Coming exactly one week before New Hampshire's presidential primary and the night after Iowa's caucuses, the speech has given Democratic presidential candidates an opportunity to discuss how they would take on a popular president whose campaign will highlight the economic recovery and his leadership in fighting terrorism - themes prominent in the address.

"The State of the Union may look rosy from the White House balcony or the suites of George Bush's wealthiest donors," said Democratic presidential candidate Howard Dean. "But hardworking Americans will see through this president's effort to wrap his radical agenda with a compassionate ribbon."

Retired General Wesley Clark said Bush's promises were "just smoke and mirrors" to hide that he "has helped those who have most, hurt those who have least, and ignored everyone in between."

Clark also said Bush had created his own "axis of evil" two  years after coining the phrase in a previous State of the Union address to describe countries that were deemed a threat to the United States.

"It's an axis of fiscal policies that threaten our future… foreign polices that threaten our security… and domestic policies that put families dead last," the retired four-star general declared in a statement.

Deficits and job loss

Democrats pointed to deficits approaching $500 billion and a loss of 2.3 million jobs since he took office. They also criticised Bush's failure to build a broad international coalition in Iraq.

Kerry said Bush did not understand
concerns of ordinary Americans

Fresh from his victory on Monday in Iowa, Senator John Kerry said Bush "still doesn't understand what's happening in living rooms across this country." He said Bush "talked about how he wants to help people find jobs, but for three years he stood by while we lost more jobs than at any time since the Great Depression."
 
In the official Democratic response to Bush's speech, the top two Democrats in Congress said the president was not doing enough to protect America from terrorists or to improve the economy. Excerpts of the response were released in advance.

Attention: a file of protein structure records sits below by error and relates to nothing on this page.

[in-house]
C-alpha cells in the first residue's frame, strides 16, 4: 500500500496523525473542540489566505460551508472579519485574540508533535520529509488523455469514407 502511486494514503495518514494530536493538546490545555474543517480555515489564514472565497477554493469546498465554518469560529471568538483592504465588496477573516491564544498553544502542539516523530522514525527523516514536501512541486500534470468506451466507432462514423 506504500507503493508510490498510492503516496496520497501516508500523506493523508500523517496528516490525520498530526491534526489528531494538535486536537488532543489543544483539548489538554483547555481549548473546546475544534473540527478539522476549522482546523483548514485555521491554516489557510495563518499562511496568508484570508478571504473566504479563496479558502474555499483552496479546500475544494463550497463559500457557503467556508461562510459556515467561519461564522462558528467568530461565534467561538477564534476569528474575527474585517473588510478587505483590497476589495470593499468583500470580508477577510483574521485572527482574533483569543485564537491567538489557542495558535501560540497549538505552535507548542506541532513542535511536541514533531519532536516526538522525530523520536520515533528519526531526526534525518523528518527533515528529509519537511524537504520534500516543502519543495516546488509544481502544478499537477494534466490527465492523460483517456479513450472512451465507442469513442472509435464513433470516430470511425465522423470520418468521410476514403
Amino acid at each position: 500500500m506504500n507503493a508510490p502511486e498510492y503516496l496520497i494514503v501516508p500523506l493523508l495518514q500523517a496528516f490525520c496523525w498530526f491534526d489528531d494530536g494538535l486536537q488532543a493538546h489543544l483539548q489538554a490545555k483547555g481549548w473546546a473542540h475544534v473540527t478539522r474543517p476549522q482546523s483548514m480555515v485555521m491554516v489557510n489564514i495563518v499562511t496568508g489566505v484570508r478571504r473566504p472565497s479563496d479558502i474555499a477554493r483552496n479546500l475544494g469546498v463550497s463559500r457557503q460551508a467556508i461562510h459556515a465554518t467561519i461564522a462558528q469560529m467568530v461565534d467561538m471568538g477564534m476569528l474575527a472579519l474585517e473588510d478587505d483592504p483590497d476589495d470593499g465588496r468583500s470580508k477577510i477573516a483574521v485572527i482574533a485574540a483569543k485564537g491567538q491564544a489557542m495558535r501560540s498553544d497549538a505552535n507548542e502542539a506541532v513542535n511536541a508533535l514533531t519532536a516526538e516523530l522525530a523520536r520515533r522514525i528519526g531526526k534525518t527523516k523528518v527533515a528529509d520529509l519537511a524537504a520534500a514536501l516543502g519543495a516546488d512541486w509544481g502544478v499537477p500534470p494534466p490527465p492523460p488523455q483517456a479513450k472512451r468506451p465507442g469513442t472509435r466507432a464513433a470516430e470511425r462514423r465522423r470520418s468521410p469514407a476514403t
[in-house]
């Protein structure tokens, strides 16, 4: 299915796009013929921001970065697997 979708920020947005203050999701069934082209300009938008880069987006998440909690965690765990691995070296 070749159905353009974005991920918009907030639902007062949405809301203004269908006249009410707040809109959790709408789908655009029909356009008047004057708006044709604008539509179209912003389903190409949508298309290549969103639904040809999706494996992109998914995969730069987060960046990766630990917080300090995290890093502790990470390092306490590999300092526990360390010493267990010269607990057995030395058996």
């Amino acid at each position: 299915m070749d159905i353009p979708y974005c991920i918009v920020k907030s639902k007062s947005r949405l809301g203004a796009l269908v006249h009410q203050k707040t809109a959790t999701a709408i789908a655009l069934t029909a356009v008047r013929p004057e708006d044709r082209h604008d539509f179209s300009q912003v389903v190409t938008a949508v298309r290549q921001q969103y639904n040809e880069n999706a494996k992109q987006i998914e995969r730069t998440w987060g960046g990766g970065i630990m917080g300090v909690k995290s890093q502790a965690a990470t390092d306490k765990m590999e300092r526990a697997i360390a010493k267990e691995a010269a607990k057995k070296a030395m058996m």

House Democratic Leader Nancy Pelosi of California criticised Bush's "go-it-alone foreign policy that leaves us isolated abroad and that steals the resources we need for education and health care here at home." 

Cost of Iraq occupation

Pelosi attacked the human and financial cost of last year's Iraq invasion in the party's official reply to the president's State of the Union policy speech.

Pelosi said US taxpayers bear
cost of occupation of Iraq

She said Bush "has pursued a go-it-alone foreign policy that leaves us isolated abroad and that steals the resources we need for education and health care here at home."

"The president led us into the Iraq war on the basis of unproven assertions without evidence; he embraced a radical doctrine of pre-emptive war unprecedented in our history; and he failed to build a true international coalition."
 
"Therefore, American taxpayers are bearing almost all the cost - a colossal 120 billion dollars and rising. More importantly, American troops are enduring almost all the casualties - tragically, 500 killed and thousands more wounded."

No-bid contracts

Pelosi said that "as a nation, we must show our greatness, not just our strength. America must be a light to the world, not just a missile."
 
"Instead of alienating our allies, let us work with them and international institutions so that together we can prevent the proliferation of weapons of mass destruction and keep them out of the hands of terrorists," Pelosi stressed.

"Instead of billions of dollars in no-bid contracts for politically-connected firms such as Halliburton, and an insistence on American dominance in Iraq, let us share the burden and responsibility with others"


Nancy Pelosi, 
House Democratic Leader

Adding that "instead of billions of dollars in no-bid contracts for politically-connected firms such as Halliburton, and an insistence on American dominance in Iraq, let us share the burden and responsibility with others."
 
Pelosi said the administration was failing to meet the challenge of international terrorism. She called for all containers entering the United States to be inspected. 

Senate Democratic Leader Tom Daschle said, "Instead of borrowing even more money to give more tax breaks to companies so that they can export even more jobs, we propose tax cuts and policies that will strengthen our manufacturing sector and create good jobs at good wages here at home."